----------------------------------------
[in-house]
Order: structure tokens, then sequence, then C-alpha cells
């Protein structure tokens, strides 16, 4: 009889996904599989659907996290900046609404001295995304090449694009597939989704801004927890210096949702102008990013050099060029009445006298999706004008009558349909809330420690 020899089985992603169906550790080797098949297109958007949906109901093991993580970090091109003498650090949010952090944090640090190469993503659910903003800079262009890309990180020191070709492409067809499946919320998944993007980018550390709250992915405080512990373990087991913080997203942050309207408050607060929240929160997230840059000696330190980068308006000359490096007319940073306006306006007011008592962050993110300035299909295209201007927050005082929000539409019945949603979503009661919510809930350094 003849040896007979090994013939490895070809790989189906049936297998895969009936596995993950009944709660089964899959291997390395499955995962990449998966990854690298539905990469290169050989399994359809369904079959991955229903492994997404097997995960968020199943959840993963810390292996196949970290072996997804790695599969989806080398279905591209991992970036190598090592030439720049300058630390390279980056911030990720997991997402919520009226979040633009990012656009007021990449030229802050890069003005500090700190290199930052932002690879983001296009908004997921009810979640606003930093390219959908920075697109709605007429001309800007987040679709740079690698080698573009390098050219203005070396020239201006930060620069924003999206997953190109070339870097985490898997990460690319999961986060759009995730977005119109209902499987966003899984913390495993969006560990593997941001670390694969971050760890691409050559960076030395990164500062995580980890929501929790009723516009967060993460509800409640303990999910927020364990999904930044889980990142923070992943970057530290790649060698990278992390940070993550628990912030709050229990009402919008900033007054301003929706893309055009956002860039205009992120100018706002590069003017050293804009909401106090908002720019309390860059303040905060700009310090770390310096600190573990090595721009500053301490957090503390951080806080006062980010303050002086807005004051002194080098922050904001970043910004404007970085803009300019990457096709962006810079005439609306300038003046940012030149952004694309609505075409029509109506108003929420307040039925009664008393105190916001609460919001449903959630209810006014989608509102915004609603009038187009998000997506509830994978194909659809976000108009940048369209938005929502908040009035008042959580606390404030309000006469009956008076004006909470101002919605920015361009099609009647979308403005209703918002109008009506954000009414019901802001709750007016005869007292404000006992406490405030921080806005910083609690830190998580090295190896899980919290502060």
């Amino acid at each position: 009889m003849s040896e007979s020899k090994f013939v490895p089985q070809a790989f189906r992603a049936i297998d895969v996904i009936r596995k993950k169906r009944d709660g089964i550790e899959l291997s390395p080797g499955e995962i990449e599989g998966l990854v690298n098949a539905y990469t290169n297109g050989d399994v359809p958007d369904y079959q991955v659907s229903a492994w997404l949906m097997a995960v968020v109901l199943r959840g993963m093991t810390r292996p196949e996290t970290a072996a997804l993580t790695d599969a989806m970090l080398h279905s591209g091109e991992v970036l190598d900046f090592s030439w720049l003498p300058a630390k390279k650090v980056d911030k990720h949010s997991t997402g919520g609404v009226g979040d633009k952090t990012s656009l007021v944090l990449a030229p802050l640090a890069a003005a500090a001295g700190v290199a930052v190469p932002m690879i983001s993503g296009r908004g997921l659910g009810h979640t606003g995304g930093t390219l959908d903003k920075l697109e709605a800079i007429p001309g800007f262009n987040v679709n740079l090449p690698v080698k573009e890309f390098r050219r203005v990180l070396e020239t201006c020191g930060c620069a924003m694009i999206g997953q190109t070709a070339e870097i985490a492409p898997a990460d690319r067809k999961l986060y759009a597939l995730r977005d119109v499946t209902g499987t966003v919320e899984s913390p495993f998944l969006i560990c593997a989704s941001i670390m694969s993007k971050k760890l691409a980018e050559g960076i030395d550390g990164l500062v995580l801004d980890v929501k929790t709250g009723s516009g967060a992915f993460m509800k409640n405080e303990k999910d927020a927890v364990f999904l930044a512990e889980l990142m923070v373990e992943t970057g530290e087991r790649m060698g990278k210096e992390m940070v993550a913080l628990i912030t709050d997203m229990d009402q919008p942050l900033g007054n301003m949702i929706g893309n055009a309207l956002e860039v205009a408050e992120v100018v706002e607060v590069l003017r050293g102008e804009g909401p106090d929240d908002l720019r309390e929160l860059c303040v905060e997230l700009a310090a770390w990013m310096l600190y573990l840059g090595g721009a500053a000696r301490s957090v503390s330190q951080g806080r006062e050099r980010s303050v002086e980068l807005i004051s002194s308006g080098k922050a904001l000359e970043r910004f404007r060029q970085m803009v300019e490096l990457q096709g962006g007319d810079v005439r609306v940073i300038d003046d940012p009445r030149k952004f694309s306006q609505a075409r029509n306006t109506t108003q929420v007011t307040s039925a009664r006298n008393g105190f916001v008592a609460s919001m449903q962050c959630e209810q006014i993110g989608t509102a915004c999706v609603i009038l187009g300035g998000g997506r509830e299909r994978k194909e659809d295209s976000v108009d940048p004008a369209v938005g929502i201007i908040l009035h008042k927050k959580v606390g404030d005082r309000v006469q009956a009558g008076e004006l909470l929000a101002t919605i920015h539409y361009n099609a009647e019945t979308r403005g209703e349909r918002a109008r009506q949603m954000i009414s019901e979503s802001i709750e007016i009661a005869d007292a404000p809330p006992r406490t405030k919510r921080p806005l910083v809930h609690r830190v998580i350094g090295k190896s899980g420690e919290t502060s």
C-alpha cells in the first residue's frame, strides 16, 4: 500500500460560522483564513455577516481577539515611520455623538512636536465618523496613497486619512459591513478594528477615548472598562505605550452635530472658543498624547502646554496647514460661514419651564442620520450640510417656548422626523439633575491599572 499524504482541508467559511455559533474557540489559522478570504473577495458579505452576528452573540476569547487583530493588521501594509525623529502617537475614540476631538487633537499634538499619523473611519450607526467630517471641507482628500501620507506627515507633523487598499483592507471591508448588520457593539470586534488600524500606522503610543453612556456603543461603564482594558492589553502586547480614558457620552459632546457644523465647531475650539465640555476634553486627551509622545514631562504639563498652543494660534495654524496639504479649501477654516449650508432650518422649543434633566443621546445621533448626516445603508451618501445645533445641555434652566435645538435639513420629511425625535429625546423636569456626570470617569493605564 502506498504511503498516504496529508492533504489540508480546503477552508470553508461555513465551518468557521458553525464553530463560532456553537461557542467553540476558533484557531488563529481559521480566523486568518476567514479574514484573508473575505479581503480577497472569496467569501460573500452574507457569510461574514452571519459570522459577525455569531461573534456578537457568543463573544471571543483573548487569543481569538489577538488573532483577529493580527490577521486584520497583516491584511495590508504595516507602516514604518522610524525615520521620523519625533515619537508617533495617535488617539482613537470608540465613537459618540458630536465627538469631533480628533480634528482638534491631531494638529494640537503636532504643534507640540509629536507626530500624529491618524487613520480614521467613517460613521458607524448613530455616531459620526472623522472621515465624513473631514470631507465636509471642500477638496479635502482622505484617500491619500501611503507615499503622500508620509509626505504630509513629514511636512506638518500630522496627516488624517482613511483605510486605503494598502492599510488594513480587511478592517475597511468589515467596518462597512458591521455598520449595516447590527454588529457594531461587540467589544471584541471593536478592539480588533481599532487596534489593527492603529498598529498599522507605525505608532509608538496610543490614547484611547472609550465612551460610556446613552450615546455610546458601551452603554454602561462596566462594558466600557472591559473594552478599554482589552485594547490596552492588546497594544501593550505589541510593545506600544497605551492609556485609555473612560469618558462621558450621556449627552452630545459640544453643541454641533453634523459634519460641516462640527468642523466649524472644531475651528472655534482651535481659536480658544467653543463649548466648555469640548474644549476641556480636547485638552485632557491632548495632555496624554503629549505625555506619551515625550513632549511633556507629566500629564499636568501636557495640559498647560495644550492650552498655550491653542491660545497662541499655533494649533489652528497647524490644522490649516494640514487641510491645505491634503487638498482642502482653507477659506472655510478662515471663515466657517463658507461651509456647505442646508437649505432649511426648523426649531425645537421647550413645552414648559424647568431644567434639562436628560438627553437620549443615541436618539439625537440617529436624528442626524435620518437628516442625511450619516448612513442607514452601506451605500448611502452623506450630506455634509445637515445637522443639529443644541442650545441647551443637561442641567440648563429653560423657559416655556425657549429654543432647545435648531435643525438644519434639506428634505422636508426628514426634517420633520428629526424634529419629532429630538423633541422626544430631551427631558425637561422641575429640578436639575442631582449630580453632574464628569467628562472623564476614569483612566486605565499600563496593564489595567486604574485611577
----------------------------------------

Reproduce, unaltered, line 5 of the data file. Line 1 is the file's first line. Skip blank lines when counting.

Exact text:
C-alpha cells in the first residue's frame, strides 16, 4: 500500500460560522483564513455577516481577539515611520455623538512636536465618523496613497486619512459591513478594528477615548472598562505605550452635530472658543498624547502646554496647514460661514419651564442620520450640510417656548422626523439633575491599572 499524504482541508467559511455559533474557540489559522478570504473577495458579505452576528452573540476569547487583530493588521501594509525623529502617537475614540476631538487633537499634538499619523473611519450607526467630517471641507482628500501620507506627515507633523487598499483592507471591508448588520457593539470586534488600524500606522503610543453612556456603543461603564482594558492589553502586547480614558457620552459632546457644523465647531475650539465640555476634553486627551509622545514631562504639563498652543494660534495654524496639504479649501477654516449650508432650518422649543434633566443621546445621533448626516445603508451618501445645533445641555434652566435645538435639513420629511425625535429625546423636569456626570470617569493605564 502506498504511503498516504496529508492533504489540508480546503477552508470553508461555513465551518468557521458553525464553530463560532456553537461557542467553540476558533484557531488563529481559521480566523486568518476567514479574514484573508473575505479581503480577497472569496467569501460573500452574507457569510461574514452571519459570522459577525455569531461573534456578537457568543463573544471571543483573548487569543481569538489577538488573532483577529493580527490577521486584520497583516491584511495590508504595516507602516514604518522610524525615520521620523519625533515619537508617533495617535488617539482613537470608540465613537459618540458630536465627538469631533480628533480634528482638534491631531494638529494640537503636532504643534507640540509629536507626530500624529491618524487613520480614521467613517460613521458607524448613530455616531459620526472623522472621515465624513473631514470631507465636509471642500477638496479635502482622505484617500491619500501611503507615499503622500508620509509626505504630509513629514511636512506638518500630522496627516488624517482613511483605510486605503494598502492599510488594513480587511478592517475597511468589515467596518462597512458591521455598520449595516447590527454588529457594531461587540467589544471584541471593536478592539480588533481599532487596534489593527492603529498598529498599522507605525505608532509608538496610543490614547484611547472609550465612551460610556446613552450615546455610546458601551452603554454602561462596566462594558466600557472591559473594552478599554482589552485594547490596552492588546497594544501593550505589541510593545506600544497605551492609556485609555473612560469618558462621558450621556449627552452630545459640544453643541454641533453634523459634519460641516462640527468642523466649524472644531475651528472655534482651535481659536480658544467653543463649548466648555469640548474644549476641556480636547485638552485632557491632548495632555496624554503629549505625555506619551515625550513632549511633556507629566500629564499636568501636557495640559498647560495644550492650552498655550491653542491660545497662541499655533494649533489652528497647524490644522490649516494640514487641510491645505491634503487638498482642502482653507477659506472655510478662515471663515466657517463658507461651509456647505442646508437649505432649511426648523426649531425645537421647550413645552414648559424647568431644567434639562436628560438627553437620549443615541436618539439625537440617529436624528442626524435620518437628516442625511450619516448612513442607514452601506451605500448611502452623506450630506455634509445637515445637522443639529443644541442650545441647551443637561442641567440648563429653560423657559416655556425657549429654543432647545435648531435643525438644519434639506428634505422636508426628514426634517420633520428629526424634529419629532429630538423633541422626544430631551427631558425637561422641575429640578436639575442631582449630580453632574464628569467628562472623564476614569483612566486605565499600563496593564489595567486604574485611577